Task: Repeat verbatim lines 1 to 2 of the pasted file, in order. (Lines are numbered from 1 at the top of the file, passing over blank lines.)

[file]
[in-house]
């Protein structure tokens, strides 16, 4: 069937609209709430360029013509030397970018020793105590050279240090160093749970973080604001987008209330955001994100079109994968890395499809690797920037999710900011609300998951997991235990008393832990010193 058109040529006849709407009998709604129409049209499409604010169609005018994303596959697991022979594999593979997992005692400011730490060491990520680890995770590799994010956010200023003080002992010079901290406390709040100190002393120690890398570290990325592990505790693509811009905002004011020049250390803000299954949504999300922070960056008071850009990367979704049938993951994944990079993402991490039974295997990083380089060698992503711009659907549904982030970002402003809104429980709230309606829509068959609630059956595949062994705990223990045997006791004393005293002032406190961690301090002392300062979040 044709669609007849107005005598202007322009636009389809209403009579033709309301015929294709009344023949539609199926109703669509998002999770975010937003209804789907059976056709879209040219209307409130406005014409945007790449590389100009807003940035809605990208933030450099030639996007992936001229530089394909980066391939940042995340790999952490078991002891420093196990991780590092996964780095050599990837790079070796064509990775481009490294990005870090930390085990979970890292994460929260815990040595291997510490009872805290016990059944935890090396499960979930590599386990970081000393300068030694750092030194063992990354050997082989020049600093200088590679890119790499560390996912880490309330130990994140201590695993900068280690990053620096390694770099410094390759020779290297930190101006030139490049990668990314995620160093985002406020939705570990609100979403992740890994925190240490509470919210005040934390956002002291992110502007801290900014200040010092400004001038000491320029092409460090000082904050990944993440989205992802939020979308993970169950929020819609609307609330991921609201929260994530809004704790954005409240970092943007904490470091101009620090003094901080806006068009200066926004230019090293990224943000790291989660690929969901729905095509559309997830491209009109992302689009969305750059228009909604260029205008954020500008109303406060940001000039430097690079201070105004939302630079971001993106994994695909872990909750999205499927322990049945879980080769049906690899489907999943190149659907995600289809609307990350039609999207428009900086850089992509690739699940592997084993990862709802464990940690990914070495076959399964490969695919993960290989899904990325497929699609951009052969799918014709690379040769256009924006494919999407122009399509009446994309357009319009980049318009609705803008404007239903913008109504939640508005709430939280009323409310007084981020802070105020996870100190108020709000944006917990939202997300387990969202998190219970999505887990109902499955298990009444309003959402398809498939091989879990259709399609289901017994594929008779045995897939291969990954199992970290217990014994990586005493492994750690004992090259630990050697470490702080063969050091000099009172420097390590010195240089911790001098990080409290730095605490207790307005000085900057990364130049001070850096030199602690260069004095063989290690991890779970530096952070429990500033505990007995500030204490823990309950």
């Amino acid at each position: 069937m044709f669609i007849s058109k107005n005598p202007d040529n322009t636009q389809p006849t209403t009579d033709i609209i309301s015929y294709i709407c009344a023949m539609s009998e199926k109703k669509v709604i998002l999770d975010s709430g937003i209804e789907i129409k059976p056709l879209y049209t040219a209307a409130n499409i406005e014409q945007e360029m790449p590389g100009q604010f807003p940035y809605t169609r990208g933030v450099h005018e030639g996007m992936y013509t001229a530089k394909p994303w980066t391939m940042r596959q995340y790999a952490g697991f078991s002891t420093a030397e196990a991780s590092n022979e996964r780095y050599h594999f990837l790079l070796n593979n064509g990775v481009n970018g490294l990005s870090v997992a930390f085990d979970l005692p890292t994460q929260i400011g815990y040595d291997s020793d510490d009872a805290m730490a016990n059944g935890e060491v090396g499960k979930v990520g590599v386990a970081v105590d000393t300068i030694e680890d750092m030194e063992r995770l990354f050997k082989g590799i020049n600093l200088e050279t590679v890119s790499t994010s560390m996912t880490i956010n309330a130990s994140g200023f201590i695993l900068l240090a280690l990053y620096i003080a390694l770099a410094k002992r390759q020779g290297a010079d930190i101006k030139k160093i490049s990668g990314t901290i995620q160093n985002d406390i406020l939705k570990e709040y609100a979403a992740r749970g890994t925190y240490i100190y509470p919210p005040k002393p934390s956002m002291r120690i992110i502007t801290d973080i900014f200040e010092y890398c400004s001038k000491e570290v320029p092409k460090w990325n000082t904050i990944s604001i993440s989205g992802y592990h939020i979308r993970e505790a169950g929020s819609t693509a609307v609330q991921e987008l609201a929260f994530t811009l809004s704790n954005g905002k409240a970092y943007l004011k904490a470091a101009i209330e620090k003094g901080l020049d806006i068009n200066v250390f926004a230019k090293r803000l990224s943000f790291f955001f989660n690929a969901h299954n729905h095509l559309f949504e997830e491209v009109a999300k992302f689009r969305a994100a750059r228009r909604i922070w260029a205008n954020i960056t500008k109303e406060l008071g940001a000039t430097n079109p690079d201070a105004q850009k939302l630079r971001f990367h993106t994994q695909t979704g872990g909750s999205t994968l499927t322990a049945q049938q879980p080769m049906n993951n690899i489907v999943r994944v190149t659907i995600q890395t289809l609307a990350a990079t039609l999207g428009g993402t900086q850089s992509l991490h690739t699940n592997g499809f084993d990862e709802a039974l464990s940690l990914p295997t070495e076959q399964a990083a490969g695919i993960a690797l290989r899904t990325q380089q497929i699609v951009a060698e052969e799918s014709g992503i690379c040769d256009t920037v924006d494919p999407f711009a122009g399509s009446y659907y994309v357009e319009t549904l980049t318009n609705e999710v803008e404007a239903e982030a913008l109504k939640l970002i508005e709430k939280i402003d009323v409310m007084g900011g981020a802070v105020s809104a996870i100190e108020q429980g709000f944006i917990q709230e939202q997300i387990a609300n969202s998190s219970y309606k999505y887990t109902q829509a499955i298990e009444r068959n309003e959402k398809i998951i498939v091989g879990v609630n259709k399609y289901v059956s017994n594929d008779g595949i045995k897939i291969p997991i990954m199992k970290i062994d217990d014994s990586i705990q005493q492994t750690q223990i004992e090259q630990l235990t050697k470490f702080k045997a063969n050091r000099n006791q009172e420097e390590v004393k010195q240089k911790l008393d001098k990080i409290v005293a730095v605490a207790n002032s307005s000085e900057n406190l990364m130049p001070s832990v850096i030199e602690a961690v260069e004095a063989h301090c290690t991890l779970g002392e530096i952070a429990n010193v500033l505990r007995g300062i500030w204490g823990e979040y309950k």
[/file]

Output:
[in-house]
């Protein structure tokens, strides 16, 4: 069937609209709430360029013509030397970018020793105590050279240090160093749970973080604001987008209330955001994100079109994968890395499809690797920037999710900011609300998951997991235990008393832990010193 058109040529006849709407009998709604129409049209499409604010169609005018994303596959697991022979594999593979997992005692400011730490060491990520680890995770590799994010956010200023003080002992010079901290406390709040100190002393120690890398570290990325592990505790693509811009905002004011020049250390803000299954949504999300922070960056008071850009990367979704049938993951994944990079993402991490039974295997990083380089060698992503711009659907549904982030970002402003809104429980709230309606829509068959609630059956595949062994705990223990045997006791004393005293002032406190961690301090002392300062979040 044709669609007849107005005598202007322009636009389809209403009579033709309301015929294709009344023949539609199926109703669509998002999770975010937003209804789907059976056709879209040219209307409130406005014409945007790449590389100009807003940035809605990208933030450099030639996007992936001229530089394909980066391939940042995340790999952490078991002891420093196990991780590092996964780095050599990837790079070796064509990775481009490294990005870090930390085990979970890292994460929260815990040595291997510490009872805290016990059944935890090396499960979930590599386990970081000393300068030694750092030194063992990354050997082989020049600093200088590679890119790499560390996912880490309330130990994140201590695993900068280690990053620096390694770099410094390759020779290297930190101006030139490049990668990314995620160093985002406020939705570990609100979403992740890994925190240490509470919210005040934390956002002291992110502007801290900014200040010092400004001038000491320029092409460090000082904050990944993440989205992802939020979308993970169950929020819609609307609330991921609201929260994530809004704790954005409240970092943007904490470091101009620090003094901080806006068009200066926004230019090293990224943000790291989660690929969901729905095509559309997830491209009109992302689009969305750059228009909604260029205008954020500008109303406060940001000039430097690079201070105004939302630079971001993106994994695909872990909750999205499927322990049945879980080769049906690899489907999943190149659907995600289809609307990350039609999207428009900086850089992509690739699940592997084993990862709802464990940690990914070495076959399964490969695919993960290989899904990325497929699609951009052969799918014709690379040769256009924006494919999407122009399509009446994309357009319009980049318009609705803008404007239903913008109504939640508005709430939280009323409310007084981020802070105020996870100190108020709000944006917990939202997300387990969202998190219970999505887990109902499955298990009444309003959402398809498939091989879990259709399609289901017994594929008779045995897939291969990954199992970290217990014994990586005493492994750690004992090259630990050697470490702080063969050091000099009172420097390590010195240089911790001098990080409290730095605490207790307005000085900057990364130049001070850096030199602690260069004095063989290690991890779970530096952070429990500033505990007995500030204490823990309950």